|Application ||WB, IHC-P, IF, E|
|Calculated MW||51221 Da|
|Other Names||Myocyte-specific enhancer factor 2C, MEF2C|
|Target/Specificity||This MEF2C antibody is generated from rabbits immunized with a KLH conjugated synthetic peptide between 365-394 amino acids from human MEF2C.|
|Format||Purified polyclonal antibody supplied in PBS with 0.09% (W/V) sodium azide. This antibody is purified through a protein A column, followed by peptide affinity purification.|
|Storage||Maintain refrigerated at 2-8°C for up to 2 weeks. For long term storage store at -20°C in small aliquots to prevent freeze-thaw cycles.|
|Precautions||MEF2C Antibody (S387) is for research use only and not for use in diagnostic or therapeutic procedures.|
|Function||Transcription activator which binds specifically to the MEF2 element present in the regulatory regions of many muscle- specific genes. Controls cardiac morphogenesis and myogenesis, and is also involved in vascular development. Plays an essential role in hippocampal-dependent learning and memory by suppressing the number of excitatory synapses and thus regulating basal and evoked synaptic transmission. Crucial for normal neuronal development, distribution, and electrical activity in the neocortex. Necessary for proper development of megakaryocytes and platelets and for bone marrow B-lymphopoiesis. Required for B-cell survival and proliferation in response to BCR stimulation, efficient IgG1 antibody responses to T-cell-dependent antigens and for normal induction of germinal center B-cells. May also be involved in neurogenesis and in the development of cortical architecture (By similarity). Isoform 3 and isoform 4, which lack the repressor domain, are more active than isoform 1 and isoform 2.|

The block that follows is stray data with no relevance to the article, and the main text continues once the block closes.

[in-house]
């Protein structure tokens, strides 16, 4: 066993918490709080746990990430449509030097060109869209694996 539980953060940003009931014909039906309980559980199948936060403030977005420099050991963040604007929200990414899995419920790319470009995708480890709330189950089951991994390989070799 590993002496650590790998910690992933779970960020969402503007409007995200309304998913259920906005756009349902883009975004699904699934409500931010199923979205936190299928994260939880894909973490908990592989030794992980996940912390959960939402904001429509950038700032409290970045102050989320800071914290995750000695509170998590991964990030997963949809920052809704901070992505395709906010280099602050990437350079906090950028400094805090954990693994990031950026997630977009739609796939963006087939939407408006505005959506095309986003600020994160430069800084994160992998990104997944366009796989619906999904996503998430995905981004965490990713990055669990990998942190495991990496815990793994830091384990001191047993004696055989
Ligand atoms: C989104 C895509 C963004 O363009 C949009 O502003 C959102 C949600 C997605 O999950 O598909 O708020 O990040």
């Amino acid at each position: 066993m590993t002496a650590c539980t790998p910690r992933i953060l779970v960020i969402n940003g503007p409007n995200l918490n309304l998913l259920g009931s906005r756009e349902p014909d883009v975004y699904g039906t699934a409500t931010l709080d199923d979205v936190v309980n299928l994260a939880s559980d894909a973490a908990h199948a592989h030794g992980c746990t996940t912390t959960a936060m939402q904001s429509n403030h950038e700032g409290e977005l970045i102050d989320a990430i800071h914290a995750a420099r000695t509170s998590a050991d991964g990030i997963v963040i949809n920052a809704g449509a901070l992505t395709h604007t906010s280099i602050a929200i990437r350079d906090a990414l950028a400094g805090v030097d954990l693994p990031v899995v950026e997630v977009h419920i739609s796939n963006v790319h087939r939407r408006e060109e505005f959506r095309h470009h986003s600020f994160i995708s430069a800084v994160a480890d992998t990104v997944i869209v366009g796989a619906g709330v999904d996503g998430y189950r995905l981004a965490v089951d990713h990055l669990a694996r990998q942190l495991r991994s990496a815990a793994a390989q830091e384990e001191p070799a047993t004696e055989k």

|Tissue Location||Expressed in brain and skeletal muscle.|
MEF2C is a transcription activator which binds specifically to the MEF2 element present in the regulatory regions of many muscle-specific genes. This protein controls cardiac morphogenesis and myogenesis, and is also involved in vascular development. It may also be involved in neurogenesis and in the development of cortical architecture.
Konig, S., et al., J. Biol. Chem. 279(27):28187-28196 (2004). Maeda, T., et al., J. Biol. Chem. 277(50):48889-48898 (2002). Maeda, T., et al., Biochem. Biophys. Res. Commun. 294(4):791-797 (2002). Janson, C.G., et al., Brain Res. Mol. Brain Res. 97(1):70-82 (2001). Krainc, D., et al., Genomics 29(3):809-811 (1995).